Writing intimate scenes, whether they involve a first kiss or sex, should be natural and progress with both the character’s nature and the overall storyline. These types of scenes should impact the characters in some way. If it doesn’t change anything, it either needs to be rewritten, moved, or gotten rid of entirely.
The intensity of intimate scenes should not detract from the storyline. Take care to lead the reader into the scene with a building intensity, then guide them back down to the main focus of the storyline. If readers only care about the intimate scenes and skim the bulk of the story, either the story is too weak or the intimate scenes are too overpowering.
When describing what takes place during intimate scenes, especially in sex scenes, sometimes less is more and it’s best to let the reader fill in the details. That doesn’t mean you should skimp on the details, particularly sensory details, but give the reader room to craft an intimate scene to their own preferences by not being overly descriptive of every second.
Many writers find it challenge to find new ways or words to use when writing intimate scenes. It is key that these scenes not feel like they were copied and pasted from an earlier scene. Ways to accomplish this is often more about the details surrounding the scene than the actual act. Choose different settings so the description and sensory information is more varied. Change how a couple progresses toward an intimate scene. A kiss or sex after a romantic dinner is going to be much different than right after a soul-bearing admission or a fight. This gives new opportunities for internal dialogue and emotion.
When it comes to word choice, don’t be afraid to use standard terminology. Getting too creative with euphemisms can be distracting for readers. Instead, focus on motions and actions involved, and the characters’ responses. Describing where an arm or leg is isn’t what gets most readers attention. The response to where that kiss or finger is placed is what readers pay attention to and want more of. The reader wants to feel what the characters feel much more than they want a diagram of what went where.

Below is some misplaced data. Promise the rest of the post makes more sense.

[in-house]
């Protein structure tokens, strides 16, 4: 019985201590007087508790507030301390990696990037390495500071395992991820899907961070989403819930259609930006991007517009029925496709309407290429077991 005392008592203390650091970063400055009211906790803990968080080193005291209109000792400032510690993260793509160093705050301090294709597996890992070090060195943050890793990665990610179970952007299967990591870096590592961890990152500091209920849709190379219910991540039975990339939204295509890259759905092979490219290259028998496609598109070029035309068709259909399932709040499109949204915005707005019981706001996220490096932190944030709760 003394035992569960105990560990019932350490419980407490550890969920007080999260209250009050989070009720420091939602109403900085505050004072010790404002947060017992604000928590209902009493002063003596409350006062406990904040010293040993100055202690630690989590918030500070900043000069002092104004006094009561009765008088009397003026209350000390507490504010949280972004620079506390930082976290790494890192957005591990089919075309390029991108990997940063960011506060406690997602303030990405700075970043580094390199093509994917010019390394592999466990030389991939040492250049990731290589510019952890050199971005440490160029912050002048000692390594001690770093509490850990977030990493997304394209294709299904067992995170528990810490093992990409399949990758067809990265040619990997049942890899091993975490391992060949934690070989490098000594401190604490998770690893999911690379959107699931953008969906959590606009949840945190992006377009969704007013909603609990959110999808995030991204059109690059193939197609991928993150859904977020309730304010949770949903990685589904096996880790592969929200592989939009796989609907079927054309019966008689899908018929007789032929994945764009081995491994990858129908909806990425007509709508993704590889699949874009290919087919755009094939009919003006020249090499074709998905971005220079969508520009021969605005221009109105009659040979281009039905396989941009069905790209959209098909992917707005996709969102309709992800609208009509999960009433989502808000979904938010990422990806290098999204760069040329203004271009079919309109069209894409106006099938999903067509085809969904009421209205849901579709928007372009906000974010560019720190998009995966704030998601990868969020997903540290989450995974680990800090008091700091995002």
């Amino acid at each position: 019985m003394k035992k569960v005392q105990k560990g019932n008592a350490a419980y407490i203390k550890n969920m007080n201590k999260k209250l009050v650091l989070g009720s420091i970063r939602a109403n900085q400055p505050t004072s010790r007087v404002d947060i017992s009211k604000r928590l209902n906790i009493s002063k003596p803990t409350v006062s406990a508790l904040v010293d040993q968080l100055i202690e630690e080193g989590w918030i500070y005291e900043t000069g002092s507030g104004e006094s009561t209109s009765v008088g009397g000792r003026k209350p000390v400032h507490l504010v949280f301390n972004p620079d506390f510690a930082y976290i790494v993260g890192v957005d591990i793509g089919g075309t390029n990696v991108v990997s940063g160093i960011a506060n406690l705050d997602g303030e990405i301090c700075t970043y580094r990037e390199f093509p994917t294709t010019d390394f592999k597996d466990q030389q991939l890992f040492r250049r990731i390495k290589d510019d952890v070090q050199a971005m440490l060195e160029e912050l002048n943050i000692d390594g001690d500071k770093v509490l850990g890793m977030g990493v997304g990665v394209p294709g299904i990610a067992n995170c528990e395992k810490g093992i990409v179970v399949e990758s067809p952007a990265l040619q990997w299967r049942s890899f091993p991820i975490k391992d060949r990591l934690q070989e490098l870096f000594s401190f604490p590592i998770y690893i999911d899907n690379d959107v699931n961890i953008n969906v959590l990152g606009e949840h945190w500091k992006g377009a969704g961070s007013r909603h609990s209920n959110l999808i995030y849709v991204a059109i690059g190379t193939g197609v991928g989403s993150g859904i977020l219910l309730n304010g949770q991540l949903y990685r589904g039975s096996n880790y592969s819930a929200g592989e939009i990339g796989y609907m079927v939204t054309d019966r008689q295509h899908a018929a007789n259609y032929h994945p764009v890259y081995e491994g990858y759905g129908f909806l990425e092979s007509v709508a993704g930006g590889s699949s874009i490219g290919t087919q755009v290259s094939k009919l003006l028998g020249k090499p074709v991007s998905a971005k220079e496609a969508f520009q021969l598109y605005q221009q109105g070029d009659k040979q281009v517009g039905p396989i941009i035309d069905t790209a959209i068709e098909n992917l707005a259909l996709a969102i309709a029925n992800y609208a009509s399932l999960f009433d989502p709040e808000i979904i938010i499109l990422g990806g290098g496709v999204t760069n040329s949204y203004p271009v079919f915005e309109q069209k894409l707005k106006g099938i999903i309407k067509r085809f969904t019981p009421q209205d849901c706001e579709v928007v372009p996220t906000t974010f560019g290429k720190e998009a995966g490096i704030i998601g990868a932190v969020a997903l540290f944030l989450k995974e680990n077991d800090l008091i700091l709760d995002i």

Incorporate agency into these scenes to avoid objectifying either sex or treating characters as passive bystanders. In most cases, both characters should be responding to the other’s needs and actions rather than expressing themselves “at” the other person. There should be a give and take in both physical action and mental/emotional responses.
Structure an intimate scene just a you would any other story or scene: foreplay, action, climax, wind down. Whether the characters move through this arc quickly or slowly depends on the circumstances. Regardless, it’s important to hit all points of the arc. Lead into the moment as slowly as is fitting to buildup the reader’s anticipation. Begin the action and capture the characters’ thoughts and reactions to each action. Hit the climax on multiple levels, not just physical. Slowly bring the reader back to the storyline as the scenes concludes with a hint or lead-in to what’s coming next or the repercussions of what just happened.
Keep the focus of intimate scenes on what they mean to the characters and how it impacts them more so than just description of what went where.